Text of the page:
Amy Winehouse - Lioness: Hidden Treasures
released 5 December 2011 on Island
In the weeks and months leading up to the tragically premature death of Amy Winehouse, speculation had begun to grow about a potential third album. It had been five years since the award-winning, multi-platinum Back To Black, and the public was hungry for more. Indeed, Winehouse herself had promised an interviewer in 2010 that the wait for a new record would be “six months at the most”, while goddaughter Dionne Bromfield even told entertainment website Digital Spy that she’d heard the album and that it was “very good”.
Since the announcement of the release of the compilation album, Lioness: Hidden Treasures, talk of an album’s worth of all-new material seems to have been largely forgotten. So, instead of a proper follow-up to one of the most popular and loved records of the 21st Century, we’re left to feed off mere scraps.
To get the obvious question out of the way early, Lioness: Hidden Treasures is not a good album, nor is it a fitting tribute to one of the modern era’s most talented performers. Throughout its dozen tracks, you can’t help but imagine how many – or rather, how few – of the songs Winehouse would have been happy to put out on an album. It seems hastily-assembled and slapdash, with little thought given to sequencing or flow. That’s especially galling given the carefully considered storytelling and cohesiveness that came from Winehouse’s two studio albums: Frank and the aforementioned Back To Black.
Production duties on Lioness are primarily handled by the two men who gave Back To Black its signature, retro sound: Salaam Remi and Mark Ronson. However, perhaps mindful of the enormity of the no-win situation they found themselves in, they sadly play it safe. Though it seems likely that album #3 would have seen no radical shift in sound from the previous record, Remi and Ronson set out to effectively create Back To Black II. However, by not taking many risks, the songs have a lightweight quality to them and much of the music sounds oddly carefree. This means that on the original songs, Winehouse’s lyrics don’t pack quite the emotional punch they should. That said, dialled-down production is infinitely preferable to Ronson’s extraordinarily heavy-handed work on a cover of Will You Still Love Me Tomorrow? It appears as if he’s completely lost his abilities, turning a beautiful song into a lumpen, awkward mess.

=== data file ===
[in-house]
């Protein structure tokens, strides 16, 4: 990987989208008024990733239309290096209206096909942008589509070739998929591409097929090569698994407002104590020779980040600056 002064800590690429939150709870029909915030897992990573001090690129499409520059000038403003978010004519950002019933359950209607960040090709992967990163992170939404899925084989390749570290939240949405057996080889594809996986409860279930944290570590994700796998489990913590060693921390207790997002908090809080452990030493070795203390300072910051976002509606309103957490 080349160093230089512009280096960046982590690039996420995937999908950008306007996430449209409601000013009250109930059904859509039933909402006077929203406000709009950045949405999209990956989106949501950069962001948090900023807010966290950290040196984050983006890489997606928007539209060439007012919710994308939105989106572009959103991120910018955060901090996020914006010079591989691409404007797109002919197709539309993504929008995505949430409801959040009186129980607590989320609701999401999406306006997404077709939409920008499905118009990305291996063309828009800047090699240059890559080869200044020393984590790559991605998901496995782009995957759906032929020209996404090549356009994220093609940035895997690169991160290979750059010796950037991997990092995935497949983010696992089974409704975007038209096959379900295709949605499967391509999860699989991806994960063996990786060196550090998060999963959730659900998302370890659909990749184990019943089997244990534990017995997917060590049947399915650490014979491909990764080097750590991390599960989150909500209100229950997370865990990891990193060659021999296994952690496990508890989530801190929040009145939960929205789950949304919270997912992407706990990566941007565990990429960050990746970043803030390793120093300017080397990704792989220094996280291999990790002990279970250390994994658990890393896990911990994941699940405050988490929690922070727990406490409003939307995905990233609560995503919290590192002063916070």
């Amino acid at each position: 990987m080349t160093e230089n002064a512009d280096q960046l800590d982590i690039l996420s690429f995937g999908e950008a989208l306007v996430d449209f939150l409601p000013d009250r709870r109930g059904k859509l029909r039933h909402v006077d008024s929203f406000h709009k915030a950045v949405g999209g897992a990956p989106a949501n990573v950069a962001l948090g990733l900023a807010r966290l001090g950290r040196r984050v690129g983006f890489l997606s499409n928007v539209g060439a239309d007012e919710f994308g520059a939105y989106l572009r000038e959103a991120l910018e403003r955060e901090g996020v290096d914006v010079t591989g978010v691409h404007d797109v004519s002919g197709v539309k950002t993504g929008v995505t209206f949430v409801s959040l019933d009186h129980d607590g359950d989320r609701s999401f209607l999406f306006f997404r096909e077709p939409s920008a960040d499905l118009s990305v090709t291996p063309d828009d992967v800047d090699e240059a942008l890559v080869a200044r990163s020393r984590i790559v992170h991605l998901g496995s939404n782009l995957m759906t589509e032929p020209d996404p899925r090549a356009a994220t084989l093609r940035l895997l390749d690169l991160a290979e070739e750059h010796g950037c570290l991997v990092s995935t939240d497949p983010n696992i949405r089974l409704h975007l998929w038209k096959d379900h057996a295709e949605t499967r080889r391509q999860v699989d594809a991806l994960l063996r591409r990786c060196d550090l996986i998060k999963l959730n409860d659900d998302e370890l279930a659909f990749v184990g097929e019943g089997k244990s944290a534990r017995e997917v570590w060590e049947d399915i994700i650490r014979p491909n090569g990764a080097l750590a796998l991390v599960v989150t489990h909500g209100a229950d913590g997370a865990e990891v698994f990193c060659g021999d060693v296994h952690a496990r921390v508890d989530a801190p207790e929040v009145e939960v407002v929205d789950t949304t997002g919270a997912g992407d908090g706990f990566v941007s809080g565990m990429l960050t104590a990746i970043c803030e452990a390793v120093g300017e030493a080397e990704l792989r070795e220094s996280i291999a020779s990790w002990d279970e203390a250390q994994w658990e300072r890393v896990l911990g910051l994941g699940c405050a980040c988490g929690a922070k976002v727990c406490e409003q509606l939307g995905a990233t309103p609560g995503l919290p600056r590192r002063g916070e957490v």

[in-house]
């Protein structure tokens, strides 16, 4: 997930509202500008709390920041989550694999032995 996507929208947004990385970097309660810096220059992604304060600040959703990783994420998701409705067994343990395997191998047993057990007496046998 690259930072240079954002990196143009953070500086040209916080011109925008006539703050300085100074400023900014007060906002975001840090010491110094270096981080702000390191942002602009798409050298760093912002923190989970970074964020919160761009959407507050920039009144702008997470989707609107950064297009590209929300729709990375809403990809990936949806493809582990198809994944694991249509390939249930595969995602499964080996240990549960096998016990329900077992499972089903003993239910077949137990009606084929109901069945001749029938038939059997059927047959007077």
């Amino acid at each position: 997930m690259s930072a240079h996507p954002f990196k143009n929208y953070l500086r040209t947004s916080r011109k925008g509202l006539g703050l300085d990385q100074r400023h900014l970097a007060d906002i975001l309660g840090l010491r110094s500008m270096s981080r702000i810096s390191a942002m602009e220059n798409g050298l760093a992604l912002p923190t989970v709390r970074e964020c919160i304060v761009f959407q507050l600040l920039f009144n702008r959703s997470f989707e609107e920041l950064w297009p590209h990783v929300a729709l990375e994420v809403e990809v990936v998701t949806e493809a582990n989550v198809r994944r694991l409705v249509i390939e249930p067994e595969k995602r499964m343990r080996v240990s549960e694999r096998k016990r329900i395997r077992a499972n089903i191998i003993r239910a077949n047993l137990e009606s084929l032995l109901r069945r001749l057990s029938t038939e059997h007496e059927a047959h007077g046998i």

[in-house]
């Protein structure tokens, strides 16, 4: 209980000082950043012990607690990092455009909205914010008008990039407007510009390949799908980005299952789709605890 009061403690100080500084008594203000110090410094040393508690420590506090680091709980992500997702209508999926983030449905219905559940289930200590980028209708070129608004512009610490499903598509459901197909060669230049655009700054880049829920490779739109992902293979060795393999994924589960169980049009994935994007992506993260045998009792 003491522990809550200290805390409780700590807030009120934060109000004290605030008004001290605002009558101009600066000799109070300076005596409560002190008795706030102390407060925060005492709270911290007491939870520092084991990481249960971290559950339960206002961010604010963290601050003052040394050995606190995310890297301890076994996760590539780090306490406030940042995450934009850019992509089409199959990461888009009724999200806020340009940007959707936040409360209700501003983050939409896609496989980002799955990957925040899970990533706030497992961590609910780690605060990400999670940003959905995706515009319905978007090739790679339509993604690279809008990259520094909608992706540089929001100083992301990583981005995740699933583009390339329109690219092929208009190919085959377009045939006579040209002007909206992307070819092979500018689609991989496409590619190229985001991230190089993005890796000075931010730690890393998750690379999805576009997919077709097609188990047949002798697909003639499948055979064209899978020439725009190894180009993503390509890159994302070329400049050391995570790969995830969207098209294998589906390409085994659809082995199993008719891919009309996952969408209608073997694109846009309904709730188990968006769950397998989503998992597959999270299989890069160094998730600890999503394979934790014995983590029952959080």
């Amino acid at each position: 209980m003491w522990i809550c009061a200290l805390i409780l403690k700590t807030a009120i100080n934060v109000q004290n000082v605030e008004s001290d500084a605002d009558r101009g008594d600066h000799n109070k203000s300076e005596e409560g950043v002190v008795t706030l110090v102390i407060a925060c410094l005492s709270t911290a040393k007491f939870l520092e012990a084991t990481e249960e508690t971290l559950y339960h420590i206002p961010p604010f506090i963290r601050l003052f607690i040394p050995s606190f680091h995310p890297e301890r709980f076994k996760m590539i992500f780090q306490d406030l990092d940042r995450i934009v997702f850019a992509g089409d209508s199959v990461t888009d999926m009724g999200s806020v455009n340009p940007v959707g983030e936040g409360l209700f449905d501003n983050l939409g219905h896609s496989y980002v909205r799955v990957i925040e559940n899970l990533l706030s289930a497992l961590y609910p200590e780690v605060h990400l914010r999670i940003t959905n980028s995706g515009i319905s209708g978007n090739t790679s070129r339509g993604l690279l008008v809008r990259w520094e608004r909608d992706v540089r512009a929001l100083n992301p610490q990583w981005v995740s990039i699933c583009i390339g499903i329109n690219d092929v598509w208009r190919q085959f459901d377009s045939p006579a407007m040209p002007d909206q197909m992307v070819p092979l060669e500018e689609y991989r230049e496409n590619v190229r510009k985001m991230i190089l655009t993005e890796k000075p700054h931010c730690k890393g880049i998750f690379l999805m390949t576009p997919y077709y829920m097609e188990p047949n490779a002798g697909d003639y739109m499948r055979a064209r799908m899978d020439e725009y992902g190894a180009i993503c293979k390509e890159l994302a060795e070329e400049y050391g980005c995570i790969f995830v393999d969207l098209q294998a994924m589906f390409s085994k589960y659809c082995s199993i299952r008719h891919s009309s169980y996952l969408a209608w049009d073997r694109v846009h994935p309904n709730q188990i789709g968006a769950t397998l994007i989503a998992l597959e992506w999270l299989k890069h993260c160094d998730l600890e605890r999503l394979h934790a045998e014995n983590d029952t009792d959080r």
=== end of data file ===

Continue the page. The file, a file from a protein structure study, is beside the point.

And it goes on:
Elsewhere, the hidden treasures that the album title promises do exist and though they’re small in number, it’s the Winehouse-penned songs that provide them. Between The Cheats is a breezy soul track that’s fit to stand alongside her previous work and the witty put-downs and chronicling of a car-crash relationship on Best Friends, Right? are Amy Winehouse at her usual lyrical high standard. Half Time is better still; the disarming chord changes and shades of both nu-soul and hip-hop mark it out as the most Frank-like of the twelve songs.
But, despite them being provided here in abundance, cover versions and alternate recordings of existing Amy Winehouse tracks were not what anyone was curious for. The re-reading of Tears Dry On Their Own (here, just titled Tears Dry) is more sedate than the original, letting the fragility and vulnerability of the lyric break through the surface, yet it’s still little more than a curio. Yet another version of Valerie, plus covers of Our Day Will Come and The Girl From Ipanema don’t tell us anything we didn’t already know.
There are also two duets on Lioness, and they couldn’t be with more disparate performers. Nas provides a couple of verses on Like Smoke, which shows promise but seems half-baked, and Winehouse sings with Tony Bennett on Body and Soul – a track which would fit comfortably on a Tony Bennett album, yet sticks out like a sore thumb on an Amy Winehouse one.
Listening to Lioness: Hidden Treasures is not a particularly enjoyable experience. Only three tracks are of sufficient quality to have seen the light of day and it means you can’t help but question the motives behind the release of such an inessential collection. Thanks to the music world’s macabre obsession and glamorising of the dead, the posthumous album is now a common fixture in the release schedule. Elvis Presley’s manager, Colonel Tom Parker famously declared, “This changes nothing,” upon learning of his client’s death. However, it would be nice to think that – unless there really was a bevy of unheard classics lurking in the recording studio cupboards – artists could be allowed to rest in peace. The quality of Frank and Back To Black ensure the legacy of Amy Winehouse will live on; let’s all just pretend this compilation album didn’t happen, shall we?